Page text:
Octopus Dreams

‘Last night I dreamt I went to Manderley again.’

Thank you, Daphne du Maurier, for that exquisitely poignant, nostalgic and melancholic opening line. It’s an iconic and instantly gripping beginning that every wannabe writer must envy. I went not to Manderley last night, however, but to Thessaloniki, without having to dream or board a plane.

We had been to a fascinating art documentary at the Prospect Cinema and were in stomach-grumbling need of feeding. A hop and a skip down the road, and we were gathered into the welcoming embrace of Meze Mazi. A restaurant that is filled to the gunnels with eager eaters is a great paean to the excellence of the cuisine within. And Meze Mazi did not disappoint.

We were ushered to a corner table near the window and left to contemplate the menus, wine and food both. A rosé sounded tempting, and by pure fluke, there is a relatively new winery in McLaren Vale that has called itself Mazi Wines and produces a super grenache rosé. Meaning ‘together’ in Greek, Mazi Wines is a collaboration between two friends who make wine fashioned on the crisp, dry wines of southern France. Meze is the Greek word for lots of little dishes, like pica pica in the Philippines or tapas in Spain, which is just how so many Mediterranean cuisines should be enjoyed.

So, with a bottle of Mazi’s crisp rosé at our fingertips, we set to work on the menu, quickly choosing a selection of sharing plates. Well, if we are going to eat comme les grecs, it’s all about togetherness, although there are plenty of options for full-sized main courses if you are not a sharing kind of person. Or you’re just really hungry.

Our waiter announced the specials. The One & Only usually takes his time to choose, but this time he pounced before our waiter had finished his sentence. ‘Yes’ to grilled yellow peppers with feta and ‘yes’ to grilled octopus and chick peas. ‘Please.’ And ‘thanks very much, we’ll order more later.’

It turned out to be an excellent spur-of-the-moment decision. The small yellow peppers reminded us of the blistered padrón peppers we had eaten by the bucketful in Porto, only larger. Sweet and salty explosions of flavour, we were glad the noisy chatter at the neighbouring table drowned out our euphoric groans.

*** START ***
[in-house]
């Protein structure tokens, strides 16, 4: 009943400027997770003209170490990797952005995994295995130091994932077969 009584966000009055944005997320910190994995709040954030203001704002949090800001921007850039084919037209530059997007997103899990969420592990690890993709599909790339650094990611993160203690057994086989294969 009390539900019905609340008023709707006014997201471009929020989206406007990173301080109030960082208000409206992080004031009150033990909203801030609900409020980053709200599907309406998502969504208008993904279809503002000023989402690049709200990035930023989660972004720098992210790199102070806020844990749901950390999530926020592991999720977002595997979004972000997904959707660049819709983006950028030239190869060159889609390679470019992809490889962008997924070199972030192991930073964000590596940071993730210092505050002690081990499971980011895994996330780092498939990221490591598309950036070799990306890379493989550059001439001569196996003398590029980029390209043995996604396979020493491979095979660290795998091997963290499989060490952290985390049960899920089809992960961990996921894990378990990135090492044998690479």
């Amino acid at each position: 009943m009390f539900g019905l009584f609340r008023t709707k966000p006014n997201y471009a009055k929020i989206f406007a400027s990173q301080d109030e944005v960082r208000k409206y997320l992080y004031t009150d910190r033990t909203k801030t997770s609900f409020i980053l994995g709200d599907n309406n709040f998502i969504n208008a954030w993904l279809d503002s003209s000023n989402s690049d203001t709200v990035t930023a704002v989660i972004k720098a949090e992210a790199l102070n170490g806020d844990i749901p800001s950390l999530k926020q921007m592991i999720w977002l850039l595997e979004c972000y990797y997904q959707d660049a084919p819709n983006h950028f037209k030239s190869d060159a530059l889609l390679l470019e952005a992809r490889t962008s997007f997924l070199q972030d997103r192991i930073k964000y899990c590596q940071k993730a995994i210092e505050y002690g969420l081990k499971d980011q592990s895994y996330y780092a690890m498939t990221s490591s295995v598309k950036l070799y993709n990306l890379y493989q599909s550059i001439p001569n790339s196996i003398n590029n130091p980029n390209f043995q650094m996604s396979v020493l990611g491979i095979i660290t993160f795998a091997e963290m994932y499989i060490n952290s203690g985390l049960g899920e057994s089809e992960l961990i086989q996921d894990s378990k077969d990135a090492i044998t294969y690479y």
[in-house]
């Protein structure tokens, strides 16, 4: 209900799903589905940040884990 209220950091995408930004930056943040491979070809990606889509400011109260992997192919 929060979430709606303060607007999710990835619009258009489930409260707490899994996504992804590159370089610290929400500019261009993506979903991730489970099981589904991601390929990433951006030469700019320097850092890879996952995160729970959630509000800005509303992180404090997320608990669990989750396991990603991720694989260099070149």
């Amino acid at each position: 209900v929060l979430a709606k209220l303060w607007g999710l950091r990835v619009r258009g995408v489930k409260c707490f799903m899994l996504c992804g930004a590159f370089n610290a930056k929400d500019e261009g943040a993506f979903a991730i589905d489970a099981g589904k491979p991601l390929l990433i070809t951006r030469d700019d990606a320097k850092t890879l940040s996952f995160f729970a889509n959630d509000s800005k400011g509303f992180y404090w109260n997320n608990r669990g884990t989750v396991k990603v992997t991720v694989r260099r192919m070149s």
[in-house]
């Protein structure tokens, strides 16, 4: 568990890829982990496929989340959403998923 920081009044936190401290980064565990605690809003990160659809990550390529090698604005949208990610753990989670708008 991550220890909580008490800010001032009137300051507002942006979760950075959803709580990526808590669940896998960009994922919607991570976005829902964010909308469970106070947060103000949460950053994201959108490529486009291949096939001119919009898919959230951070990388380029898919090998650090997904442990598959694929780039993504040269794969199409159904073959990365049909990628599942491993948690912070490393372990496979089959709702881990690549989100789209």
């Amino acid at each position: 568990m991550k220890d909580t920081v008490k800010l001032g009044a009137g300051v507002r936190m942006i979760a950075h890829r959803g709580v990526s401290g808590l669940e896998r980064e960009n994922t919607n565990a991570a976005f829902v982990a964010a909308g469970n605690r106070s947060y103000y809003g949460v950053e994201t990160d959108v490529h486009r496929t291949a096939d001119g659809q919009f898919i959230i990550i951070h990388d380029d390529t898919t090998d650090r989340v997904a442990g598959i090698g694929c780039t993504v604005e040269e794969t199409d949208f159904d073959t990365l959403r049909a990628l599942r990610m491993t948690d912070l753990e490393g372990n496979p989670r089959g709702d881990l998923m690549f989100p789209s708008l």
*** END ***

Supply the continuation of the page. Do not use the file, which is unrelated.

After watching ‘My Octopus Teacher’ last year, I had sworn never to eat these affectionate eight armed creatures again, and to all my octopus friends out there, I am deeply sorry, but last night I succumbed. And I would like to say you died in a good cause. The chef had cooked that cephalopod mollusk to melt-in-the-mouth perfection, and we savoured every bite. We ordered some soft, grilled pita bread to clean the bowl of the juices, pickled pink onion and chickpea mash, and even this simple bread was mouth-watering. It made me want to eat my fingers still covered in olive oil and crumbs. It was like dessert.

As they say on their website: we’re all about authenticity. Our food is derived from old family recipes and our native Greek chefs craft each dish with the same love and passion that they do for their own families. And  it’s true. This is no designer cuisine, but honest home cooking, love and flavour in every morsel.

I know now that we had probably eaten enough, but could we resist and finish our dinner after an elegant sufficiency? Hell no! Bring out the zucchini fritters and the İmam bayıldı – that delectable Ottoman dish of eggplant stuffed with onion, garlic and tomatoes, and simmered in olive oil,  sensibly adopted by the Greeks eons ago. You may remember we learned to make both these dishes in Istanbul, back in 2015. These fritters were shaped more like small Aussie footballs than blinis – perhaps large quenelles is a more elegant comparison – but the shape did not adversely affect their flavour and we licked the platter clean. And the Imam bayildi was so amazingly rich, we needed more wine and more pita bread to wash it down. Need? Perhaps not. Desire? Definitely. Waddle home? Without a doubt!

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